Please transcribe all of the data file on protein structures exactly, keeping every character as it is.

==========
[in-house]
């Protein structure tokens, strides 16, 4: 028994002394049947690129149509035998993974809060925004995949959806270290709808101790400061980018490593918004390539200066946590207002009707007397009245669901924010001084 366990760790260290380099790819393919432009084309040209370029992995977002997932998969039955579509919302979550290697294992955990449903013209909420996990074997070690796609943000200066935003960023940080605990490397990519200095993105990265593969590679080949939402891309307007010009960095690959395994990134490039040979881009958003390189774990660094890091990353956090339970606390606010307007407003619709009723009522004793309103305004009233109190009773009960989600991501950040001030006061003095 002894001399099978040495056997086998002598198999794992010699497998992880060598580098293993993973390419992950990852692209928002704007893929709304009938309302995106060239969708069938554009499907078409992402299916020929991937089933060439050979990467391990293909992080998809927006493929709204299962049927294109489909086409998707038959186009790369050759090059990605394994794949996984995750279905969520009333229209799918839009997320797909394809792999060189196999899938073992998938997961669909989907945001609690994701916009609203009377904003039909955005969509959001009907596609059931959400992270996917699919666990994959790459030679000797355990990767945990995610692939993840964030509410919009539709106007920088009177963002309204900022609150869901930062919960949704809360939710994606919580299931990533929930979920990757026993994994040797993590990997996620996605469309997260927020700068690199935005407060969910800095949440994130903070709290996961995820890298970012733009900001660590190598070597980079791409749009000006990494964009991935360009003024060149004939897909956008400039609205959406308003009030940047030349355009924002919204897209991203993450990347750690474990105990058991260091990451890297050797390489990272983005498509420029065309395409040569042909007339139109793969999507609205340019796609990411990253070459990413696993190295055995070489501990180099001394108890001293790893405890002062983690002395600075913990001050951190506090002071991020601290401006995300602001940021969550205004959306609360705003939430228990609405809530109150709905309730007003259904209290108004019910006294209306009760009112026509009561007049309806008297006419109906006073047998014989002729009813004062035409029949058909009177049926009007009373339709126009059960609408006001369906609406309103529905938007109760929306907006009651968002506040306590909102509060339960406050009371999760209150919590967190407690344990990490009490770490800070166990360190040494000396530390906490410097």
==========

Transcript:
[in-house]
């Protein structure tokens, strides 16, 4: 028994002394049947690129149509035998993974809060925004995949959806270290709808101790400061980018490593918004390539200066946590207002009707007397009245669901924010001084 366990760790260290380099790819393919432009084309040209370029992995977002997932998969039955579509919302979550290697294992955990449903013209909420996990074997070690796609943000200066935003960023940080605990490397990519200095993105990265593969590679080949939402891309307007010009960095690959395994990134490039040979881009958003390189774990660094890091990353956090339970606390606010307007407003619709009723009522004793309103305004009233109190009773009960989600991501950040001030006061003095 002894001399099978040495056997086998002598198999794992010699497998992880060598580098293993993973390419992950990852692209928002704007893929709304009938309302995106060239969708069938554009499907078409992402299916020929991937089933060439050979990467391990293909992080998809927006493929709204299962049927294109489909086409998707038959186009790369050759090059990605394994794949996984995750279905969520009333229209799918839009997320797909394809792999060189196999899938073992998938997961669909989907945001609690994701916009609203009377904003039909955005969509959001009907596609059931959400992270996917699919666990994959790459030679000797355990990767945990995610692939993840964030509410919009539709106007920088009177963002309204900022609150869901930062919960949704809360939710994606919580299931990533929930979920990757026993994994040797993590990997996620996605469309997260927020700068690199935005407060969910800095949440994130903070709290996961995820890298970012733009900001660590190598070597980079791409749009000006990494964009991935360009003024060149004939897909956008400039609205959406308003009030940047030349355009924002919204897209991203993450990347750690474990105990058991260091990451890297050797390489990272983005498509420029065309395409040569042909007339139109793969999507609205340019796609990411990253070459990413696993190295055995070489501990180099001394108890001293790893405890002062983690002395600075913990001050951190506090002071991020601290401006995300602001940021969550205004959306609360705003939430228990609405809530109150709905309730007003259904209290108004019910006294209306009760009112026509009561007049309806008297006419109906006073047998014989002729009813004062035409029949058909009177049926009007009373339709126009059960609408006001369906609406309103529905938007109760929306907006009651968002506040306590909102509060339960406050009371999760209150919590967190407690344990990490009490770490800070166990360190040494000396530390906490410097």